Testosterone injections are perhaps the most popular form of testosterone replacement therapy because they are the simplest and most effective method to ensure that the right amount of testosterone is being delivered into your system. They also tend to be the most cost-effective form of therapy.

How Long Does TRT Last?

One of the most well known testosterone injections is testosterone cypionate. It is administered as an intramuscular injection, which means it’s injected into a muscle, like your thigh, shoulder, or buttock.

Gels

Another common type of testosterone replacement therapy is a transdermal gel, meaning it is applied directly to the skin. AndroGel is the most common one given.

How Long Does TRT Last?

Testosterone gel is absorbed through the skin like a lotion, and once it enters the bloodstream it helps raise your testosterone levels.

The gel comes in a pump bottle, and you’ll use the pump to dispense it onto your shoulder, upper arm, or stomach. You then rub it in until it’s dry.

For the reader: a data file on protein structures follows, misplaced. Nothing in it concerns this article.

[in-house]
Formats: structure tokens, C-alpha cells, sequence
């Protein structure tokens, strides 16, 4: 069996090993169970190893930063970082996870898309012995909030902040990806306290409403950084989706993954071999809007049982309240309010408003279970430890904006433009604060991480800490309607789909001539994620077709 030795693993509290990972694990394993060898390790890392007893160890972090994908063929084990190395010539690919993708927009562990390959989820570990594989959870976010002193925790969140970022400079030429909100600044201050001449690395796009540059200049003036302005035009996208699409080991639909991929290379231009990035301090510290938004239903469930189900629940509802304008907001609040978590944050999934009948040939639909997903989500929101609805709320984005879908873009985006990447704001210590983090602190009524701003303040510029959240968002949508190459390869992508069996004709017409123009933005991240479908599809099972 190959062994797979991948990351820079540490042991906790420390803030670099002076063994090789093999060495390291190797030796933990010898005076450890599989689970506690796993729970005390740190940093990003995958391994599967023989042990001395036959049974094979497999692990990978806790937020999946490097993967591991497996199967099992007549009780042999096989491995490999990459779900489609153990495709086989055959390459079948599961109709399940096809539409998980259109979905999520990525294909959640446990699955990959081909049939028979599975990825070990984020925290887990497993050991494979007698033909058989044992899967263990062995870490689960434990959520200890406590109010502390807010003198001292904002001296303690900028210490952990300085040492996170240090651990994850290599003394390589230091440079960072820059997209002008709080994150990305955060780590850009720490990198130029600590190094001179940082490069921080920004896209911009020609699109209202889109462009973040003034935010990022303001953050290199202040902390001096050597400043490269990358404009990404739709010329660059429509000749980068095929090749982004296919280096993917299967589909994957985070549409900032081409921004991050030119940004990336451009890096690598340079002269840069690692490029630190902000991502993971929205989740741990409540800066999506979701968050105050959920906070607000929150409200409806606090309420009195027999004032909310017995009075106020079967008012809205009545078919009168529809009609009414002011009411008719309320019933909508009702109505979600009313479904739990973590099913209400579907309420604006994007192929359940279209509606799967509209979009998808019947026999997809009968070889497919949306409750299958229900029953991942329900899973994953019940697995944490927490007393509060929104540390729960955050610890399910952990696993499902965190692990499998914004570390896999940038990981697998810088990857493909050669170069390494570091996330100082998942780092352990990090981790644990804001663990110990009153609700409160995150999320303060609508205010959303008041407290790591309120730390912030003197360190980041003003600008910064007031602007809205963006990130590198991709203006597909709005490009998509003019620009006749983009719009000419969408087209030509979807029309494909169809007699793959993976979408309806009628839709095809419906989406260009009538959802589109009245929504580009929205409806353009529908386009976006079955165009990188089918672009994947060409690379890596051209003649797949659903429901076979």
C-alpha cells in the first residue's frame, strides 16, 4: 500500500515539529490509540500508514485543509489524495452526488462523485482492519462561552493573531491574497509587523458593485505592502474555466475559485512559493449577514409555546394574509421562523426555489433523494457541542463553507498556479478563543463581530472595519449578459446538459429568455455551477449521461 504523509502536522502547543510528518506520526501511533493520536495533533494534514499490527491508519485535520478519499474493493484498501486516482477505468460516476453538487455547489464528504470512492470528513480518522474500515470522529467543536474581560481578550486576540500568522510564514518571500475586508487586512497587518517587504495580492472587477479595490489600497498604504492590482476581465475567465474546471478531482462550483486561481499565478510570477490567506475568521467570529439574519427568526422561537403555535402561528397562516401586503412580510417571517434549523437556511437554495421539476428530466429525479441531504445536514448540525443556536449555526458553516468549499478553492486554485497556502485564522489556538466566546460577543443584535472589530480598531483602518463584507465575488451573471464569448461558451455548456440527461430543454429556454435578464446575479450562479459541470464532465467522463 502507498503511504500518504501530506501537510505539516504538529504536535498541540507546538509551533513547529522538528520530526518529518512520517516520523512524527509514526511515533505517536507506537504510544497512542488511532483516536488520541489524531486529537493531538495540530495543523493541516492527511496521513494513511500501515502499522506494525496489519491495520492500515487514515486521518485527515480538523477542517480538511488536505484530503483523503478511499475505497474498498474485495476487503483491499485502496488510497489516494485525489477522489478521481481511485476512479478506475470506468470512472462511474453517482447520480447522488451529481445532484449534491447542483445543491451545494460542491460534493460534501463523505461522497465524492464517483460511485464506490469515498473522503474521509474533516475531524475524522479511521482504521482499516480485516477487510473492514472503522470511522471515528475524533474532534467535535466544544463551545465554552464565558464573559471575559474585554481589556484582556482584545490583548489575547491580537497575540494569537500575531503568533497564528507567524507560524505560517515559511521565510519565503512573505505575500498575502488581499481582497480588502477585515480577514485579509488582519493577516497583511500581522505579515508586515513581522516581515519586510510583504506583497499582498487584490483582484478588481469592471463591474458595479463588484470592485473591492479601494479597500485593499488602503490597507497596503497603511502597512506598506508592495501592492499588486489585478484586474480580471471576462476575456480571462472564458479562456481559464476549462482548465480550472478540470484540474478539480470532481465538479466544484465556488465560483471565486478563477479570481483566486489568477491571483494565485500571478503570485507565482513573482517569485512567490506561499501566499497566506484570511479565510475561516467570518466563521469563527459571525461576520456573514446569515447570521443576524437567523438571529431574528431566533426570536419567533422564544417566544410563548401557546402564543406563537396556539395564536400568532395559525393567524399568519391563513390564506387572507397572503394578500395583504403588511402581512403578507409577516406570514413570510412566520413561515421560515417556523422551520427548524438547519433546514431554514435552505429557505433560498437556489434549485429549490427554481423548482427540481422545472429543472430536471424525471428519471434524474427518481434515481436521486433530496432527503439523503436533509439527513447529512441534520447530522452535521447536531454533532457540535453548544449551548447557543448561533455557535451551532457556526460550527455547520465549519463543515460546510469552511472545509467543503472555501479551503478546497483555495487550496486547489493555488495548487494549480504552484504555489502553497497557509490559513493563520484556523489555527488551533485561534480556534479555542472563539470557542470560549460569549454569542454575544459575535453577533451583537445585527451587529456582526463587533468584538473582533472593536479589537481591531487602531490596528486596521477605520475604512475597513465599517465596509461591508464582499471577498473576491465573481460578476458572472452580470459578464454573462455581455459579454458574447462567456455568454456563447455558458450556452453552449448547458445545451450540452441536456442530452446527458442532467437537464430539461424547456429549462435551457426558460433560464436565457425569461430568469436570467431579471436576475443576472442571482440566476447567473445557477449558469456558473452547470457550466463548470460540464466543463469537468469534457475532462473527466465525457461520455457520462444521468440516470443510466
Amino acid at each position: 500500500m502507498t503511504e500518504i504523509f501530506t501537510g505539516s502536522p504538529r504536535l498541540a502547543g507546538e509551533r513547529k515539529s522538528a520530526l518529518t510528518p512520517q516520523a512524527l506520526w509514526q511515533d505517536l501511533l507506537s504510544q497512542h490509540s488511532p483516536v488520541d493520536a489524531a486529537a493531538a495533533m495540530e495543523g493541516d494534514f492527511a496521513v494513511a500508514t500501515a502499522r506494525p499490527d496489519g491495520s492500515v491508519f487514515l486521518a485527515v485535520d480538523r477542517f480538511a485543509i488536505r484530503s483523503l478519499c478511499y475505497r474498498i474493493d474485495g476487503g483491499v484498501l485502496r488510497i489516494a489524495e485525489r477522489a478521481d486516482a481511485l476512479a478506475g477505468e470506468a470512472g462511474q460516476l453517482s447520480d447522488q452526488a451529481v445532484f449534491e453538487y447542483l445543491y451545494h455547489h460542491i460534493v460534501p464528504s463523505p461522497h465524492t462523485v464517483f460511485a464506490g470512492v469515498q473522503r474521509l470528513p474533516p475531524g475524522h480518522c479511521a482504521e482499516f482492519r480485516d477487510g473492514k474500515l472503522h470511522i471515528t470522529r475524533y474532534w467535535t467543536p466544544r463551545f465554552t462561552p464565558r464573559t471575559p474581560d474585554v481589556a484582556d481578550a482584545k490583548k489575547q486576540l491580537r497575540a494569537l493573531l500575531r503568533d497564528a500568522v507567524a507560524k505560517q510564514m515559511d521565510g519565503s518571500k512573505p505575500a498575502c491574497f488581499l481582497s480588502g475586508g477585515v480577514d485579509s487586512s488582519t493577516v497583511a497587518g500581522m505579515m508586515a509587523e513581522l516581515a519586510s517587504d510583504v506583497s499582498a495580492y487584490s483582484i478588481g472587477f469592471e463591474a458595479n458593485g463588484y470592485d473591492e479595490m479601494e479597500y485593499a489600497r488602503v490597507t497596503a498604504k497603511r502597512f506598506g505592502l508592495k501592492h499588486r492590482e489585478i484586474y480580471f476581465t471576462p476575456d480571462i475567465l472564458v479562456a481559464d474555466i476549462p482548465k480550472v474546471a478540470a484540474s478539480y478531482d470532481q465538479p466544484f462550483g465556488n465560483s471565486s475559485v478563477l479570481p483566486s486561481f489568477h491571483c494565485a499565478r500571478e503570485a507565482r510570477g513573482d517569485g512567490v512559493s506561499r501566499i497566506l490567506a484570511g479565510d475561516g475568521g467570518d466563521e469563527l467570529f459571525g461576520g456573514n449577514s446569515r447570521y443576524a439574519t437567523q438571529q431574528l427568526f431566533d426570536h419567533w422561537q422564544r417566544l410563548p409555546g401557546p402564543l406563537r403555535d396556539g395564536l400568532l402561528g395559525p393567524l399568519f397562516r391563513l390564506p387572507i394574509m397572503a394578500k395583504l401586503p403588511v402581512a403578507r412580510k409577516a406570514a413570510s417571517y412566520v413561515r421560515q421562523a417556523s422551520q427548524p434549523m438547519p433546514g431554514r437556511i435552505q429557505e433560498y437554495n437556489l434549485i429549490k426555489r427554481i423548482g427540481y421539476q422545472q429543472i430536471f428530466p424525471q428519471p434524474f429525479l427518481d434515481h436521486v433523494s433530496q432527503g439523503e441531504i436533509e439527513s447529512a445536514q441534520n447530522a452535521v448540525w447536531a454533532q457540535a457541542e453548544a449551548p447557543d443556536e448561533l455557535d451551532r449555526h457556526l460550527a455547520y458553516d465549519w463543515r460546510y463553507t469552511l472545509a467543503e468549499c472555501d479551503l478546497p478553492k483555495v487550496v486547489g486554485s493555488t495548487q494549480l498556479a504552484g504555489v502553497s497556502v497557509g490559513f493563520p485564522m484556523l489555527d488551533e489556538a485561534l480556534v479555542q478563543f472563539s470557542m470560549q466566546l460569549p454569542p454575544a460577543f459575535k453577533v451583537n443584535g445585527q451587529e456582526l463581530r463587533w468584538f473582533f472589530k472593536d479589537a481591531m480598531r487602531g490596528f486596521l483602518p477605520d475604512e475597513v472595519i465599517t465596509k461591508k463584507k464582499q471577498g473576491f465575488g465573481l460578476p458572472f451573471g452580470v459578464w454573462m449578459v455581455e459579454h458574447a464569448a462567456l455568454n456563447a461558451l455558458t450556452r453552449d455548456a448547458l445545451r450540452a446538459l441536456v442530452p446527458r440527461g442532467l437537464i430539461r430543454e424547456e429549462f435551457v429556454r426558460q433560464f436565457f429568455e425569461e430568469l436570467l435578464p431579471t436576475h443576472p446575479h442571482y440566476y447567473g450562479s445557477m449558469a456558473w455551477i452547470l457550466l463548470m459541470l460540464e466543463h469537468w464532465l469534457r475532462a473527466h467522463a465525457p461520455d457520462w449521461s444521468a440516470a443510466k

Patches

How Long Does TRT Last?

Similar to gels, testosterone patches are also transdermal, applied directly to the skin. They come in a variety of sizes and are usually placed on the thigh or torso at night.

Pellets

Testosterone pellets are small little pellets (about the size of a grain of rice) that are inserted under the skin (usually in the hip area) through a small incision. They work by releasing a continuous stream of testosterone into the bloodstream.

Pellets are typically replaced every few months.

Nasal

How Long Does TRT Last?